Battle Ground adjusts levy claims

Assessor says school district can’t declare taxes won’t increase

By Katie Gillespie, Columbian Education Reporter



Battle Ground Public Schools is backing away from claims that approving a maintenance and operations levy will not raise property taxes after the Clark County Assessor’s Office questioned the district’s messaging.

The district will ask voters on Feb. 14 to approve a four-year, $136.54 million levy to replace the district’s expiring levy. The district has projected a levy rate of $3.66 per $1,000 in assessed value for each of those four years. That’s about the same tax rate that property owners are paying now, and means a taxpayer with a home valued at $250,000 would pay $915 per year toward the levy.

But Peter Van Nortwick, the county’s Republican assessor and a resident of the school district, notes that the district ultimately has no control over that rate. Rather, the district can only ask for a total amount of levy funding. In the first year of the proposed levy, the district would collect $31.68 million — 16.2 percent more than the $27.25 million being collected this year.

Van Nortwick notes that levy collection rates change as a parcel’s assessed value, and the total value of all property within the school district, rises or falls. Taxes on an individual property could go up or down.

“It’s all about the messaging,” Van Nortwick said Monday. “Do not say ‘no tax increases’ when it is.”

Van Nortwick raised the alarm after district Superintendent Mark Hottowe told The Columbian the district’s school board wanted to put forth a levy that would not “increase the taxes to our community.”

“We can’t say taxes won’t go up, because it is all based on projection,” district spokeswoman Rita Sanders said Monday.

MaryBeth Lynn, the district’s assistant superintendent of finance and school operations, said it’s typical for districts to provide information about the overall amount of the levy as well as the projected levy rate. While Battle Ground’s website and literature prominently feature the proposed levy rate, other districts do the same, she noted.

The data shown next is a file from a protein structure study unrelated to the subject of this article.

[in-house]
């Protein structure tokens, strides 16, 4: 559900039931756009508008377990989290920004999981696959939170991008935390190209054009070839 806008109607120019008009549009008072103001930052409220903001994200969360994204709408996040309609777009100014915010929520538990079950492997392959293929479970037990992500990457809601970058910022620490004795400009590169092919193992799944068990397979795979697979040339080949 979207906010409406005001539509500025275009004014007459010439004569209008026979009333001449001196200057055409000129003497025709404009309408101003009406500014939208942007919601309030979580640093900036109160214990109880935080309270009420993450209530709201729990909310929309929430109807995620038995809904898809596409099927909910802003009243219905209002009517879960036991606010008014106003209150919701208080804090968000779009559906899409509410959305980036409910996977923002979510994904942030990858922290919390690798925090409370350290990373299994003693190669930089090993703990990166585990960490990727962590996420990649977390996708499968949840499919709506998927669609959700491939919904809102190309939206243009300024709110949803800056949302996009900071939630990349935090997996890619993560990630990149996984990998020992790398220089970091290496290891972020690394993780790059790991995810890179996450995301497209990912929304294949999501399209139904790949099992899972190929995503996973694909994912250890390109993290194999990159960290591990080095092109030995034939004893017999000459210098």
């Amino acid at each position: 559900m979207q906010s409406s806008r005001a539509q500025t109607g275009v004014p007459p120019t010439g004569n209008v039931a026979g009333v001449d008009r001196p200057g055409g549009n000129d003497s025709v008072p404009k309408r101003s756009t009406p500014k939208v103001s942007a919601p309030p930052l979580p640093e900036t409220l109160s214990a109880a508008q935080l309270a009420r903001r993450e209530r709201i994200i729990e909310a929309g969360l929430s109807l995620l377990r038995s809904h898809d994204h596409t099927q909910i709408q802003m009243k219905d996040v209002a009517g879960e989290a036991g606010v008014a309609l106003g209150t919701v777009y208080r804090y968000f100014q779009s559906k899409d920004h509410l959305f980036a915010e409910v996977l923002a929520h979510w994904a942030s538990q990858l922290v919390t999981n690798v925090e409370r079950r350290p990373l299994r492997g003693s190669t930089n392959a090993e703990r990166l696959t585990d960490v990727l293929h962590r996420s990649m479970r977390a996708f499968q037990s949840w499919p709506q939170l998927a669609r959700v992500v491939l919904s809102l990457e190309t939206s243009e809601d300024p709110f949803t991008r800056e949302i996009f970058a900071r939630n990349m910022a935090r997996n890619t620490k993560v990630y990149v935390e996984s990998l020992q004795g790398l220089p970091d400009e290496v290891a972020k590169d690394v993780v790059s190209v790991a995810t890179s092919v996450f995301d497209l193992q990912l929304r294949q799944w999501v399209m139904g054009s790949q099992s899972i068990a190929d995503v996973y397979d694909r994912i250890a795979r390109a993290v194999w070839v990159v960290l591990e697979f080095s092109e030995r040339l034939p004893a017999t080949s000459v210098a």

Camas School District provides the same information about the maintenance and operations levy it’s running this year on its website, for example. On the Washougal School District’s website, the district details only the projected levy rate for its maintenance and operations levy, not the overall amount, she said.

The Battle Ground levy asks voters to approve year-over-year increases from 2018 through 2021, meaning the district would collect $33.26 million in 2019, $34.93 million in 2020, and $36.37 million in 2021. Lynn said the district is projecting a 5 percent growth in its tax base year over year, which includes increasing property value as well as the value of new construction.

“What we’re saying this time is, we believe growth is going to help us maintain that $3.66 (per $1,000), or possibly even decrease it,” Lynn said.

Lynn, who met with Van Nortwick early Monday to address his concerns, disagreed with his allegation that the district is trying to mislead or hide information from voters.

“Who knows what’s going to happen in four years, but we’re doing our best, and we believe we’re good stewards of the public’s money,” Lynn said.

The levy and levy equalization funds make up about 23 percent of the district’s general fund budget, which, for the 2016-2017 school year, is $155.7 million. Another 68 percent comes from state funding, while grants and other funding make up 9 percent of the budget. District officials say the levy provides necessary services for its students, including staffing, technology support, transportation and extracurricular programs.